After weeks of pushback, University of South Florida President Steven Currall announced Friday that the university will “continue offering carefully selected undergraduate degrees in education,” but also suggested that some program changes are likely to occur.
The university released a statement, which included USF’s provost and college of education dean, about the future of USF’s education programs. The statement citied a 63 percent drop in undergraduate enrollment over the past decade, an issue that would affect the teacher pipeline in Florida.
“We intend to continue offering carefully selected undergraduate degrees in education,” the statement reads, “though likely fewer than the nine baccalaureate degrees, 15 majors, five minors and 18 concentrations currently available.”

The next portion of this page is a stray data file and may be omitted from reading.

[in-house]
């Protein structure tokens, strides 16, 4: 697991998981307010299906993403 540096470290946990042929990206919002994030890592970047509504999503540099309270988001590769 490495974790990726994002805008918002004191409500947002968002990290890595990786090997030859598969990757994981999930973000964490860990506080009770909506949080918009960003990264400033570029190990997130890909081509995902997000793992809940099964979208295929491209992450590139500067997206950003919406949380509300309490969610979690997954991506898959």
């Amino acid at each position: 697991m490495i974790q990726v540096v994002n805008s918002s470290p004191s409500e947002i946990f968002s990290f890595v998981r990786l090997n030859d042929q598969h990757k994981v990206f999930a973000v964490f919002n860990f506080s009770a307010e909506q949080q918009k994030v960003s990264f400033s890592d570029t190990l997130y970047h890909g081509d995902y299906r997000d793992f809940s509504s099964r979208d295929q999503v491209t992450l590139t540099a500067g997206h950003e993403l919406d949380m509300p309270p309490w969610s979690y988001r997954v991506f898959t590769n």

But “no final decisions have been made,” so it’s possible that severe cuts and big changes could happen.
On Friday, a coalition of USF students organized a rally in response to the president’s plans for the College of Education.
Matt O’Brien, a doctoral student of mathematics education at USF, was involved in the rally. He told the Phoenix that the coalition is focused on getting a seat at the table in discussions on USF’s plans for its education programs and keeping faculty layoffs and furloughs down.
USF’s initial announcement, which made headlines and received much scrutiny, was to phase out the education undergraduate program completely.
The university shocked the education field over such a phase out. USF also planned to establish an education graduate school instead.
Since then USF received backlash from students, community members, and even Florida public school superintendents. Six school superintendents in the Tampa Bay area collaborated on an op-ed for the Tampa Bay Times, calling USF’s decision a “terrible mistake.”